Doubts About U.S. Nuclear Safety Plans

The Union of Concerned Scientists, a safety watchdog program, has released e-mails and memos from the Internal Nuclear Regulatory Commission expressing doubt that U.S. nuclear plants are ready for the kind of disaster that hit the Fukushima nuclear power plants in Japan.  

These documents, obtained by the Freedom of Information Act, show that U.S. regulators expressed worries about the current safety plans in place that would go in effect in the event of a disaster.  Regulators were more specifically concerned with the effectiveness of the safety plans in keeping reactors cool in the case that external off-site power were disconnected from the plant for an extended period of time.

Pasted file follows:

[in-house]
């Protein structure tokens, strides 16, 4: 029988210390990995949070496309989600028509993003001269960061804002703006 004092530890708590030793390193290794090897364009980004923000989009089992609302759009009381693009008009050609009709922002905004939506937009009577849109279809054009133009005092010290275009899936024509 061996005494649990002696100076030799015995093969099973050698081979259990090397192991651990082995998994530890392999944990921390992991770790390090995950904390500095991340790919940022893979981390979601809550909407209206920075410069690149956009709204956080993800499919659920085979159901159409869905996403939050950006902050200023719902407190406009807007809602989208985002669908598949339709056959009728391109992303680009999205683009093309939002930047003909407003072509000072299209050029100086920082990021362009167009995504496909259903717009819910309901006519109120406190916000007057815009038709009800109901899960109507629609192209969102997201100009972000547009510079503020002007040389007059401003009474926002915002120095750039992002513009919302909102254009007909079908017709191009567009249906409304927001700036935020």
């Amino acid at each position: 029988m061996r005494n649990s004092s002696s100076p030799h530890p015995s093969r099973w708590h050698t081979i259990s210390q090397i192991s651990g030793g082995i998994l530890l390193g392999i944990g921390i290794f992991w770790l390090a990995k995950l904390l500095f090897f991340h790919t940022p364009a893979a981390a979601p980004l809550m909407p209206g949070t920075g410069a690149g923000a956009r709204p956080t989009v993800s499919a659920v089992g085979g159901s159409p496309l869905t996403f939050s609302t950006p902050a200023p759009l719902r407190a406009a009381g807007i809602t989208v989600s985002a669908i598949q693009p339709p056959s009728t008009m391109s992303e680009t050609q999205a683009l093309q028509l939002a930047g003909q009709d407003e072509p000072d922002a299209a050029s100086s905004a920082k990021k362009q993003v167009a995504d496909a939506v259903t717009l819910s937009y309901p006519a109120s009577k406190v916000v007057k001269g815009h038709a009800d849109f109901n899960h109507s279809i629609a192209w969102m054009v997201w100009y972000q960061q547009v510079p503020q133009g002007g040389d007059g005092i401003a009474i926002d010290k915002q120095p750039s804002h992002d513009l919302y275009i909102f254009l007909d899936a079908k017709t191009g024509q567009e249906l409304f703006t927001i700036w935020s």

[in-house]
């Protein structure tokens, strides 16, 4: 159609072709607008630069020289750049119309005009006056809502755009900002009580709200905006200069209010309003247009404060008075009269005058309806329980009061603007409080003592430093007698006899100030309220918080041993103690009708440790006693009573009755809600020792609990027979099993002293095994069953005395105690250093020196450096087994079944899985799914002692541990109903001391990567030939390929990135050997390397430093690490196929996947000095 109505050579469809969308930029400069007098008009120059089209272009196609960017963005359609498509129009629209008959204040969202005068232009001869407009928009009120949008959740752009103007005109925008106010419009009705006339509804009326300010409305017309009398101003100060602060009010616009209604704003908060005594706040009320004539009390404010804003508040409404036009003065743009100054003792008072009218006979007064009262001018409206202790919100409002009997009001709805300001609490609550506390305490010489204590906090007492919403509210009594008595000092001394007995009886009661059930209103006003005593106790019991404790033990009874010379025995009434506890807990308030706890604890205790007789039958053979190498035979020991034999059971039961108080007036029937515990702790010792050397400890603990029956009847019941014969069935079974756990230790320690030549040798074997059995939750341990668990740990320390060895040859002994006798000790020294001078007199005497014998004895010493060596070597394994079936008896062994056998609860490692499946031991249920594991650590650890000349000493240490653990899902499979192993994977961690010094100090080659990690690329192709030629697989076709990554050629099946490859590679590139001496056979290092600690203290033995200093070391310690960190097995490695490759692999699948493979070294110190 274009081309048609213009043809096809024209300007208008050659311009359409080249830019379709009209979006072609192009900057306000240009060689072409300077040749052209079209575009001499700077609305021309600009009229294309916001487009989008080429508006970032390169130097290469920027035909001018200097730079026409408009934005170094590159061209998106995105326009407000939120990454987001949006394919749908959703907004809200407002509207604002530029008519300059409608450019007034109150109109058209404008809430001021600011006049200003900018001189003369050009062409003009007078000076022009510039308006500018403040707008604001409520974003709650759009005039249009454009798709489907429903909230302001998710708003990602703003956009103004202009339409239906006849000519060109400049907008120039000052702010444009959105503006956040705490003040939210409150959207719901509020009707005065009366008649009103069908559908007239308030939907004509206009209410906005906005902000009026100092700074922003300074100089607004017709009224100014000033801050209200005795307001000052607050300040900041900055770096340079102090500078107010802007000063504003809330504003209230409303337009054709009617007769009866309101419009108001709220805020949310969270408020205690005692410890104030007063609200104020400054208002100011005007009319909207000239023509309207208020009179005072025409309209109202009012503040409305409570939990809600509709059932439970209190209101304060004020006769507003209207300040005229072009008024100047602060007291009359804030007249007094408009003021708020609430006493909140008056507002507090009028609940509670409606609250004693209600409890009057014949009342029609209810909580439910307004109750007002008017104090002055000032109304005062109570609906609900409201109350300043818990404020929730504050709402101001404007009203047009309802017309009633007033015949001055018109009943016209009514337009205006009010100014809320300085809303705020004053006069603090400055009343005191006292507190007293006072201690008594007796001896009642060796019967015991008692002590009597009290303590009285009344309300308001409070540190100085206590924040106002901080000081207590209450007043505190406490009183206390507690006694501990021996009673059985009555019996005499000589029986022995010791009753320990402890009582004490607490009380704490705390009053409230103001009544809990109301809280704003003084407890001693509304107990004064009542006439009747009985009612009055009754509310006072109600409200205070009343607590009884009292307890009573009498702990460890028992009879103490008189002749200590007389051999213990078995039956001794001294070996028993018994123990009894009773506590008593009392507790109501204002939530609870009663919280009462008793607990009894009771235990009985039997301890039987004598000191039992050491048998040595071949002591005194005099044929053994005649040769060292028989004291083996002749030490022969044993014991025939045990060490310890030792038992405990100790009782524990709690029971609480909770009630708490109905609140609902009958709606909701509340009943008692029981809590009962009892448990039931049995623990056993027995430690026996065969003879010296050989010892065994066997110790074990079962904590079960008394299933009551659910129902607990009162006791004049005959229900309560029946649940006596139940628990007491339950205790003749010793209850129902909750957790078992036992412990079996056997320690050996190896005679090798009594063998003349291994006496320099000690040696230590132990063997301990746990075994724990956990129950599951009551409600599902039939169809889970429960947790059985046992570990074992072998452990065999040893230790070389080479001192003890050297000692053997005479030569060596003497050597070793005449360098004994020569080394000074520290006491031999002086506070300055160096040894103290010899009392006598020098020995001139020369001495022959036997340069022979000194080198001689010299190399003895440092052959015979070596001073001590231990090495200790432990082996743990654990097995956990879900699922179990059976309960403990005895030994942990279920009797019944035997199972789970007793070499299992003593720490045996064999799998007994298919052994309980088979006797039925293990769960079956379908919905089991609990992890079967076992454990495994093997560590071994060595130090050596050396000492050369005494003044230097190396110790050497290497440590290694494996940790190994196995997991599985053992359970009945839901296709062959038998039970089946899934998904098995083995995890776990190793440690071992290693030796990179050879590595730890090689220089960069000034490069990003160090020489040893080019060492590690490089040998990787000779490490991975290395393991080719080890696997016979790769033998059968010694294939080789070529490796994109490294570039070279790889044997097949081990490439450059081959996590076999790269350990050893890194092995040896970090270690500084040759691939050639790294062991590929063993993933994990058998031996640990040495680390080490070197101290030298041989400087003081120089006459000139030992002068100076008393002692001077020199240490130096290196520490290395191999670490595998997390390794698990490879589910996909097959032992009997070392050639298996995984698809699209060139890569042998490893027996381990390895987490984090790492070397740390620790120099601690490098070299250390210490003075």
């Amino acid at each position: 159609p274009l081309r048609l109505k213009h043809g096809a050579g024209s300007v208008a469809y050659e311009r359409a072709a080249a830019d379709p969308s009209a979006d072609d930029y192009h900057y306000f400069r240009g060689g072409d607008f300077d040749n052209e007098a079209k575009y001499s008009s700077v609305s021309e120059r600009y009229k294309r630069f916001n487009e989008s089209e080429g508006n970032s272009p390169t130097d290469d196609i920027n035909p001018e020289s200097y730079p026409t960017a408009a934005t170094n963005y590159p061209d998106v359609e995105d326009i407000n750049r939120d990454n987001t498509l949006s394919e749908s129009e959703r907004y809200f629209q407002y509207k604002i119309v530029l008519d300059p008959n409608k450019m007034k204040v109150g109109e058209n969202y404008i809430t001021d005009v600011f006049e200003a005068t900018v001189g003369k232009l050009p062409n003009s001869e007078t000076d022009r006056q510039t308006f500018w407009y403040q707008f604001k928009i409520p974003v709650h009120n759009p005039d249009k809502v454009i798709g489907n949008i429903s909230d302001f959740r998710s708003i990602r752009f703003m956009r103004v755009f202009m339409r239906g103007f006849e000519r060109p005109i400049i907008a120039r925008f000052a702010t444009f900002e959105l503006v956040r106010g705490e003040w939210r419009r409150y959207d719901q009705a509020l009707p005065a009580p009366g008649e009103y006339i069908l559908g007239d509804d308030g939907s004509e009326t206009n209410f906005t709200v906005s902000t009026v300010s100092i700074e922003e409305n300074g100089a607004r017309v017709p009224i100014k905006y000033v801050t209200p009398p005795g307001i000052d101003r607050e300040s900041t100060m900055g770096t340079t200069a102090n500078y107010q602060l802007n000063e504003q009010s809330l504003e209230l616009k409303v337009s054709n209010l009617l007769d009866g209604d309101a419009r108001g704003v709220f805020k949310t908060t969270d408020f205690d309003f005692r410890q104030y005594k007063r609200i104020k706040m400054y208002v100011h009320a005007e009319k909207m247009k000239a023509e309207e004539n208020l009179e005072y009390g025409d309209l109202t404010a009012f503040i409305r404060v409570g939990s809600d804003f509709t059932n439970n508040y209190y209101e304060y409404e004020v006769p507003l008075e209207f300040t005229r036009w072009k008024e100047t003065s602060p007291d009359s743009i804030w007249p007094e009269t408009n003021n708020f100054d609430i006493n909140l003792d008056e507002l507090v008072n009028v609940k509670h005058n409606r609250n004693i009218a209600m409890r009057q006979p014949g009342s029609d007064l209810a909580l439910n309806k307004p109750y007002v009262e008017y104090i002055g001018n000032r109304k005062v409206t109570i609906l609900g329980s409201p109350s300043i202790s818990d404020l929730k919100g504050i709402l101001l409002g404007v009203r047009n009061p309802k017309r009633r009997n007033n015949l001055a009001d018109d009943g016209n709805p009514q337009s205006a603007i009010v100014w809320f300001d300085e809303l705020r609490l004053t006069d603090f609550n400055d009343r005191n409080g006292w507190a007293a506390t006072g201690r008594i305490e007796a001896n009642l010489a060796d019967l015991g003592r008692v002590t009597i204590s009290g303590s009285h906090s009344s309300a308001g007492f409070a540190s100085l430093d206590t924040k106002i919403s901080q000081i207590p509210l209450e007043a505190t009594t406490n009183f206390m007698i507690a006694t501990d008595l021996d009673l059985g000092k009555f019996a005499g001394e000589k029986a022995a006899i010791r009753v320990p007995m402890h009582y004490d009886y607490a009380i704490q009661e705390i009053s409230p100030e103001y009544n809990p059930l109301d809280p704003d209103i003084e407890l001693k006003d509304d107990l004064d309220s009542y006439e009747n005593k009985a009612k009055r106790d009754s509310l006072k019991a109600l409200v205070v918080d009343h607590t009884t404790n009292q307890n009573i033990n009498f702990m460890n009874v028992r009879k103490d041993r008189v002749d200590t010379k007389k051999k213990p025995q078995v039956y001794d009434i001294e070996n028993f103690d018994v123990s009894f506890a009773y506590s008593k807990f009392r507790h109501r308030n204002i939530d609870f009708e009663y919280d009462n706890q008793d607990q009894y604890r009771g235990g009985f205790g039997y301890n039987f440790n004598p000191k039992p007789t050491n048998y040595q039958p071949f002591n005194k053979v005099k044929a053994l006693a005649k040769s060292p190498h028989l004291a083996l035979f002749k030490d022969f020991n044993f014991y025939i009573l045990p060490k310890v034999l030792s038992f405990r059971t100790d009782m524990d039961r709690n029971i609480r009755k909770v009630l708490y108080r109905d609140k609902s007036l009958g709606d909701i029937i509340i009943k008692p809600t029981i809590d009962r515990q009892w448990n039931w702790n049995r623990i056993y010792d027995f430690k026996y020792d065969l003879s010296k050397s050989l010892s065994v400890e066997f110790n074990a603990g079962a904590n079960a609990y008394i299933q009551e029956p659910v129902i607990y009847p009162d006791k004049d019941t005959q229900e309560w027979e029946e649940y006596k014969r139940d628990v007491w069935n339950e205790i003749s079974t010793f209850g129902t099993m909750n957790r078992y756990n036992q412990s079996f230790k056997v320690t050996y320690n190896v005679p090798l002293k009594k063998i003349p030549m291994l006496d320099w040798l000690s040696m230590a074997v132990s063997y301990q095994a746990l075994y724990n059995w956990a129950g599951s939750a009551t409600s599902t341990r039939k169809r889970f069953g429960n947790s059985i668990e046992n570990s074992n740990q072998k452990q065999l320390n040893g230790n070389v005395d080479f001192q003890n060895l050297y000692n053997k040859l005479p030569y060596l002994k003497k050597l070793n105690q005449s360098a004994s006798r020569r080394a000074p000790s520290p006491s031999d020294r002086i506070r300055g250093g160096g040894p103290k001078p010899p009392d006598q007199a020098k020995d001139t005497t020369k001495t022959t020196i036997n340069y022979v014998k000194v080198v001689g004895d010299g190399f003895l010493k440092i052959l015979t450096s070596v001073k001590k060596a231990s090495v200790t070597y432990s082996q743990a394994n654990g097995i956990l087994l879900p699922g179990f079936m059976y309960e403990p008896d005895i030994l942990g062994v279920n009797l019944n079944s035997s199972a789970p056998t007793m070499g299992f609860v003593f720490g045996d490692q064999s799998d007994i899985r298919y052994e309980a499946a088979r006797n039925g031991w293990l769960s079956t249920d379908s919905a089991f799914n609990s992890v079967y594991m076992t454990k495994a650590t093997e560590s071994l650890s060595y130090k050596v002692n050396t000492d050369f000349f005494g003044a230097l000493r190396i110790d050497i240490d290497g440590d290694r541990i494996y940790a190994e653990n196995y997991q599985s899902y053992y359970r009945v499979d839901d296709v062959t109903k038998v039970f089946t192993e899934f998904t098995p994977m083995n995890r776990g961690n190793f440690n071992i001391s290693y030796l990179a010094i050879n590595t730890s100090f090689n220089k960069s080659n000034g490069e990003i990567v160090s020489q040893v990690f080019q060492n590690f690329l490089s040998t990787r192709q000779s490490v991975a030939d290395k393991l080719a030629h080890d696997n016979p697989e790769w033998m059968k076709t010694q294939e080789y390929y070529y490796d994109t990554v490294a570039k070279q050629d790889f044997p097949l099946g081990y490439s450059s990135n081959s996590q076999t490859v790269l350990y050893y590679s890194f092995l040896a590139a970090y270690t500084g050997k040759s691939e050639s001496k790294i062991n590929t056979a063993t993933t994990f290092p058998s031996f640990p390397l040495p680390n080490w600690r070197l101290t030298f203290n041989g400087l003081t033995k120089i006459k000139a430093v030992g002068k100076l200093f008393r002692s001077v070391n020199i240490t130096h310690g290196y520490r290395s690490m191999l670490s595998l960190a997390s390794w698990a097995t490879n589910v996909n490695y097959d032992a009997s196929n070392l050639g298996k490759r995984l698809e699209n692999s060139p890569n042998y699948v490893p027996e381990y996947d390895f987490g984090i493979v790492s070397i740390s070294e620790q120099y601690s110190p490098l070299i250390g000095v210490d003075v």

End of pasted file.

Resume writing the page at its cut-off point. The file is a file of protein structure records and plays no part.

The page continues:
The doubts expressed by these regulators contrast with the confidence that officials have been publicly expressing since the disaster occurred in Japan.  While the NRC and the nuclear industry have issued reassurances to the American public that they are prepared to handle disasters of the same scope as the one that just occurred in Japan, Edwin Lyman, a UCS nuclear expert, notes that NRC senior analysts “are not so sure” that the United States can live up to the nuclear industry’s assurances.

However, some groups are contending that the UCS’ review is missing the point.  A spokesman for the Nuclear Energy Institute pointed out that the memos and emails were part of the Nuclear Regulatory Commission’s study on how plants in Pennsylvania and Virginia would deal with a loss of power to the cooling system, which concluded that the assumed risk of releasing radiation after a catastrophic event is even lower than previously predicted.

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